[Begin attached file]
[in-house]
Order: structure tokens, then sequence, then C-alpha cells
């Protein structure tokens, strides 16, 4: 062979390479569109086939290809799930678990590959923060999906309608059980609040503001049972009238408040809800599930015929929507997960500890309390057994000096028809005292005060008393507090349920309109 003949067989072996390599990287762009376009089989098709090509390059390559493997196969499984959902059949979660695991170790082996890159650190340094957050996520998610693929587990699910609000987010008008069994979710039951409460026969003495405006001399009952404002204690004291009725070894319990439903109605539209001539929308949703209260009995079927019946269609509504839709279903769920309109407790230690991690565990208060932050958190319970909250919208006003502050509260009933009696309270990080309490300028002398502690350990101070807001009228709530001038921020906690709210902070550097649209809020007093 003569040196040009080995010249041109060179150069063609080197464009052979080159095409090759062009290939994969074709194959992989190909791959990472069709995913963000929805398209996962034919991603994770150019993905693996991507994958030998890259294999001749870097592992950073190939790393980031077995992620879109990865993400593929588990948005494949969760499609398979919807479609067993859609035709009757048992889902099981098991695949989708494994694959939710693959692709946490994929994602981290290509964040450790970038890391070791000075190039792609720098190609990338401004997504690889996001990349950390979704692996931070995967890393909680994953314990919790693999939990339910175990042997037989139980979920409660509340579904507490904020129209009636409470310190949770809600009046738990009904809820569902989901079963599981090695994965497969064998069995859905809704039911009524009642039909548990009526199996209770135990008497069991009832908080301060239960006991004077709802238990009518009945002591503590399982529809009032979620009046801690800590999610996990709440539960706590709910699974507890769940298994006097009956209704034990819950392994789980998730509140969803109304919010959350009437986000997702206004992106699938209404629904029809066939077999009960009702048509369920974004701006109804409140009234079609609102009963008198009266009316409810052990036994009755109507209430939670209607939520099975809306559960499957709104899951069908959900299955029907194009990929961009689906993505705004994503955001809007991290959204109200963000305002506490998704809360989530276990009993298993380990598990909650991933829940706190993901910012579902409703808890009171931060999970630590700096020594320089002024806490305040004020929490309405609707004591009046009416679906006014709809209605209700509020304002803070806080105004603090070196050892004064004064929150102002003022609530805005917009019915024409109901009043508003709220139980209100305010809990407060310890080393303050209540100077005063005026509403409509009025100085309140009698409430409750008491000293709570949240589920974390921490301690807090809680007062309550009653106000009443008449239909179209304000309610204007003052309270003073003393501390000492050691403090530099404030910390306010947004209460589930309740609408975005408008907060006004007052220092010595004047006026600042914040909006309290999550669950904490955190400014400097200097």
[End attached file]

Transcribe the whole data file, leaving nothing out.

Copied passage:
[in-house]
Order: structure tokens, then sequence, then C-alpha cells
């Protein structure tokens, strides 16, 4: 062979390479569109086939290809799930678990590959923060999906309608059980609040503001049972009238408040809800599930015929929507997960500890309390057994000096028809005292005060008393507090349920309109 003949067989072996390599990287762009376009089989098709090509390059390559493997196969499984959902059949979660695991170790082996890159650190340094957050996520998610693929587990699910609000987010008008069994979710039951409460026969003495405006001399009952404002204690004291009725070894319990439903109605539209001539929308949703209260009995079927019946269609509504839709279903769920309109407790230690991690565990208060932050958190319970909250919208006003502050509260009933009696309270990080309490300028002398502690350990101070807001009228709530001038921020906690709210902070550097649209809020007093 003569040196040009080995010249041109060179150069063609080197464009052979080159095409090759062009290939994969074709194959992989190909791959990472069709995913963000929805398209996962034919991603994770150019993905693996991507994958030998890259294999001749870097592992950073190939790393980031077995992620879109990865993400593929588990948005494949969760499609398979919807479609067993859609035709009757048992889902099981098991695949989708494994694959939710693959692709946490994929994602981290290509964040450790970038890391070791000075190039792609720098190609990338401004997504690889996001990349950390979704692996931070995967890393909680994953314990919790693999939990339910175990042997037989139980979920409660509340579904507490904020129209009636409470310190949770809600009046738990009904809820569902989901079963599981090695994965497969064998069995859905809704039911009524009642039909548990009526199996209770135990008497069991009832908080301060239960006991004077709802238990009518009945002591503590399982529809009032979620009046801690800590999610996990709440539960706590709910699974507890769940298994006097009956209704034990819950392994789980998730509140969803109304919010959350009437986000997702206004992106699938209404629904029809066939077999009960009702048509369920974004701006109804409140009234079609609102009963008198009266009316409810052990036994009755109507209430939670209607939520099975809306559960499957709104899951069908959900299955029907194009990929961009689906993505705004994503955001809007991290959204109200963000305002506490998704809360989530276990009993298993380990598990909650991933829940706190993901910012579902409703808890009171931060999970630590700096020594320089002024806490305040004020929490309405609707004591009046009416679906006014709809209605209700509020304002803070806080105004603090070196050892004064004064929150102002003022609530805005917009019915024409109901009043508003709220139980209100305010809990407060310890080393303050209540100077005063005026509403409509009025100085309140009698409430409750008491000293709570949240589920974390921490301690807090809680007062309550009653106000009443008449239909179209304000309610204007003052309270003073003393501390000492050691403090530099404030910390306010947004209460589930309740609408975005408008907060006004007052220092010595004047006026600042914040909006309290999550669950904490955190400014400097200097």